(All photos by Alexa)

I ricochet between indulging in the life of a little old French lady (you know, the one that spends an hour strolling through the arrondissement’s marché en plein air on Sunday to meet their little old lady friends, just before strolling home to a three-course déjeuner, followed by coffee, laundry and some light reading) and hitting the high notes of ABBA’s “Dancing Queen” at expat bars (you know, Chez Georges).

This afternoon, I selected the former. The temperature has hovered around seven degrees with a slight drizzle for a week. My French friend told me she wears dresses in the summer, and the same dresses with tights in the winter. Inspired, I donned my fleece-lined stockings and purple lipstick and struck out to the street.

I was aimless. I thought of some research I did for my Theories of the Photographic Image course, re: Guy Debord. Debord was a member of the Situationist International in the 1960s, which is a puffed up version of Dadaism and Surrealism. He and his philosopher pals developed the idea of dérive, or drift, which is an unplanned tour through an urban environment. They basically wandered around in Paris in order to find patterns of emotional and atmospheric forcefields. Psychogeography. Mumbo jumbo, maybe, but there’s something malleable about Paris that makes the idea seem plausible, like the city’s been trapped in a slow-cooker for the past few hundred years.


(Detail on the Notre-Dame cathedral in Reims, taken on a day trip. A UNESCO World Heritage Site, this church is where kings of France were crowned. The older church, destroyed by a fire in 1211, was the baptismal site of Clovis in 496. Before that, it was the site of Roman baths.)

 I ended up at the church next to metro Jourdain, the closest portal to transport me from my little mountain to the Seine. I’ve said it before and I’ll say it again: Paris is made of castles and churches. This one, deemed Église Saint-Jean-Baptiste de Belleville, is almost medieval-looking, or maybe just a bit unloved. The right side always smells like piss, but rain helps.

I had my reuseables with me, so I decided to head in the general direction of the Monoprix and look for a gift for Alessandro’s family, in return for shelter and copious amounts of pasta this upcoming holiday season. I didn’t get far before someone clutching flyers spotted me. I prepared my “Non, merci” and delivered it gracefully to the man. He responded by laughing, insisting, “Je ne vous attaque pas!” He had friends, some playing music, so I smiled politely and repeated my refusal.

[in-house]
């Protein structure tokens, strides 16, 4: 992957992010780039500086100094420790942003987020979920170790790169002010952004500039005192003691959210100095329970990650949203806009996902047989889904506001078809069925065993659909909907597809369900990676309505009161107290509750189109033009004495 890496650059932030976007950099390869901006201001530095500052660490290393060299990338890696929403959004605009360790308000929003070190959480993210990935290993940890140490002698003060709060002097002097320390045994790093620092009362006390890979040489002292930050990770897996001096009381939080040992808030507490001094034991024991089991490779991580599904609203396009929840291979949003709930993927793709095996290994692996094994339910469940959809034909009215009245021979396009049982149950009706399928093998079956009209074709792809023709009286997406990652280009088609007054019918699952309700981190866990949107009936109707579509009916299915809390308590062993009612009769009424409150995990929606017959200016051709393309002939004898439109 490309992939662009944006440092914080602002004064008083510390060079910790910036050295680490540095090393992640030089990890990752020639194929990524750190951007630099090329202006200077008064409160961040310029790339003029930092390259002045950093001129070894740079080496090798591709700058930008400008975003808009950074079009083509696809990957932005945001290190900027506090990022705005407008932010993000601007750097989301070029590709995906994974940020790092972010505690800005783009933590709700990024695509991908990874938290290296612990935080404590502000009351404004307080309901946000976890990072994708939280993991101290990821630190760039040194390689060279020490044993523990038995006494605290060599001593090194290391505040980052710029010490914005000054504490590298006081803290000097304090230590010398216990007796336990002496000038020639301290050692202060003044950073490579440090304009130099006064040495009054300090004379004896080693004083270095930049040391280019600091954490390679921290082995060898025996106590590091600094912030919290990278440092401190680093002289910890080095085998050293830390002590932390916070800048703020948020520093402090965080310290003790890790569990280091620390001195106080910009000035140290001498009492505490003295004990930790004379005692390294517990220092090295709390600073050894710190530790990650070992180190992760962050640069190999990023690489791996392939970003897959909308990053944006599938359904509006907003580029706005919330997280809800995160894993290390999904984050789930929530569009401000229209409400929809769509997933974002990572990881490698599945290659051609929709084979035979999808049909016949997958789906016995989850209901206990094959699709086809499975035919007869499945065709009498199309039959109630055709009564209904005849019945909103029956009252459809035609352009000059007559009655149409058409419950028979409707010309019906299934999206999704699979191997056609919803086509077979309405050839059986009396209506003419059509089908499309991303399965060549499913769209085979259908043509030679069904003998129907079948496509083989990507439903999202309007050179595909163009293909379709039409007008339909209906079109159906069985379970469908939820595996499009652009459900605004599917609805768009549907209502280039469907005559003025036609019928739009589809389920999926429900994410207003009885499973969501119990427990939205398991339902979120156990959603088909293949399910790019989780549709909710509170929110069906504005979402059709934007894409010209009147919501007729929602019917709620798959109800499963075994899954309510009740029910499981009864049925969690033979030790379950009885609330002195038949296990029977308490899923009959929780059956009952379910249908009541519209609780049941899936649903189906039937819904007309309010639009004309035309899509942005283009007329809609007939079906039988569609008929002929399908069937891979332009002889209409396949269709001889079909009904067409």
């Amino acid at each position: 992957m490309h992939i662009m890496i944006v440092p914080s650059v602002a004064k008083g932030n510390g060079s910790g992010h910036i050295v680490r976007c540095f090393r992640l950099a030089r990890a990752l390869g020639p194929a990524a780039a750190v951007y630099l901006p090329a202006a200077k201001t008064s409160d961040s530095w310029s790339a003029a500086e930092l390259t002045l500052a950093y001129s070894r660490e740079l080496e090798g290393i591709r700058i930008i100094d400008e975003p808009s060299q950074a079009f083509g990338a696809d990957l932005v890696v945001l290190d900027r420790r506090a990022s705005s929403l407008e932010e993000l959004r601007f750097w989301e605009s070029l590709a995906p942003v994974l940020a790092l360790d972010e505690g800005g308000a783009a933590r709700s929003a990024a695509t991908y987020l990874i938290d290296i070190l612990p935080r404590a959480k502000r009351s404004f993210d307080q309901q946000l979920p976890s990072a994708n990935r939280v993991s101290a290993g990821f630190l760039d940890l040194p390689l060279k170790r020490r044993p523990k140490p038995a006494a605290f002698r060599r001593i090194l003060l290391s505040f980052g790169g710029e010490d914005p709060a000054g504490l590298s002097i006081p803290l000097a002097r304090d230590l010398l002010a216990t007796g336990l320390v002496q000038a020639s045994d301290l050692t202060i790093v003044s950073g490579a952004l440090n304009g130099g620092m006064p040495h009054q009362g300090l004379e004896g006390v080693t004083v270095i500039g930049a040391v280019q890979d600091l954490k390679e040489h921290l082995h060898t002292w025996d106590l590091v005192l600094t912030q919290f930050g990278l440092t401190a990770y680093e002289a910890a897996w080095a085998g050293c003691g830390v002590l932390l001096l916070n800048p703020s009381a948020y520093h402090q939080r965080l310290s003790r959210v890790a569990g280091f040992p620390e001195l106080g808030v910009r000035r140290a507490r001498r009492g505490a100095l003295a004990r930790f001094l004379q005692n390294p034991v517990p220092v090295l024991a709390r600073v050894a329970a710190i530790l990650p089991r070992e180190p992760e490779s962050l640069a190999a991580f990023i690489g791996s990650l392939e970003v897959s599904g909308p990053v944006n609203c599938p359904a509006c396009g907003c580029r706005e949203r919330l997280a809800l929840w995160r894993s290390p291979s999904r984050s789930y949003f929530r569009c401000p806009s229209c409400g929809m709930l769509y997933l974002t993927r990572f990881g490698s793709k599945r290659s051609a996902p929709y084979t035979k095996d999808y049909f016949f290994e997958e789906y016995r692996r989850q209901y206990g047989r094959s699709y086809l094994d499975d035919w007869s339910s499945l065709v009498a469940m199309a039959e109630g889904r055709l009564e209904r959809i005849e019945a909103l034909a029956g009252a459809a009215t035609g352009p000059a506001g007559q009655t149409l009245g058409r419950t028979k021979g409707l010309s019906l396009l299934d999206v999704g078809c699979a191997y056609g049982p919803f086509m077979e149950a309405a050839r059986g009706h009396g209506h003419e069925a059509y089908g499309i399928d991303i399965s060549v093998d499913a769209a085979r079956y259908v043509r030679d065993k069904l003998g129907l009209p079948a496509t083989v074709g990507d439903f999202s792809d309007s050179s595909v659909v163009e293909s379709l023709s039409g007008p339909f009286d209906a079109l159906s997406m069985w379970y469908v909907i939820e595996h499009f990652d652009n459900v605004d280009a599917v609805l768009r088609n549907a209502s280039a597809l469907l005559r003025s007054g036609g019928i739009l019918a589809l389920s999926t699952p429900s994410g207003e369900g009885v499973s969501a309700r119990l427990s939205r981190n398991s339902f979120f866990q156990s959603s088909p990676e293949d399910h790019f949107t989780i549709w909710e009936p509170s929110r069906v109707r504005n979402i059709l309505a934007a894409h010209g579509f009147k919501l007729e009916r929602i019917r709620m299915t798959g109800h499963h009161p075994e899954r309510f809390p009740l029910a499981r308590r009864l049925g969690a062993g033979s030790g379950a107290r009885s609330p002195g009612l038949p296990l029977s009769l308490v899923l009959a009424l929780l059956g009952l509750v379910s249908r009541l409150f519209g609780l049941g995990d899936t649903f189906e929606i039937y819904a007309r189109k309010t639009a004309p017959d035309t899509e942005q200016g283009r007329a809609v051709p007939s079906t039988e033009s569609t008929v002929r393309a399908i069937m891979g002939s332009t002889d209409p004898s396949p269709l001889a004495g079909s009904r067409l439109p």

Once I ducked inside the closest thing Paris has to an American supermarket, I found a bag of Révillon chocolates. Last year, when I lived in an off-campus apartment in New Brunswick, my Lyonnais-native flatmate was overjoyed when her family mailed her the candies and informed me that these were the quintessential French treat for New Years. Moving on, I couldn’t decide if dried fruits sprinkled with sugar screamed holiday cheer or bizarre gift, so I bought them for myself instead. I also bought dates. At certain Monoprix, you need to weigh your fruits and vegetables (and dates, if fresh) on the scale before you get to the register. I always, always, always almost forget to do this, and it has caused so many awkward jogs around the store.


(I really like candles. Especially in churches without an internal heating system.)

Back outside, I fished my receipt out of my bag and realized that the Christian-enthousiast had tucked his flyer inside as I passed. It was a home-made creation, featuring a drawing of the church on the front and wishing me “Joyeux Noël 2014”, followed by a quote from “Jn 3,16” about how God is everyone’s friend. On the back of the card, there was a program for upcoming weeks: confession, midnight mass, a weekend block party. I took not two more steps before reaching the front of the church.

A flock of Parisians congregated around the entrance, which is now dripping in white and blue lights. Nobody in France celebrates the religious aspect of Christmas (in fact, my host brother laughed out loud at the question) but Parisians really know how to deck out a city. I realize, now, the true origins of that infamous nickname.

A woman offered me fresh-baked chocolate cake, which melted in my mouth as I stood in a puddle between French chatter and costumed children caroling on the steps of the church, wondering how I’m going to study for my last final exam of the semester, pack my suitcase, and say goodbye to my friends who aren’t returning to Paris in January.

I finally feel like I’m settling in. Not in a total old-lady way. Only sometimes.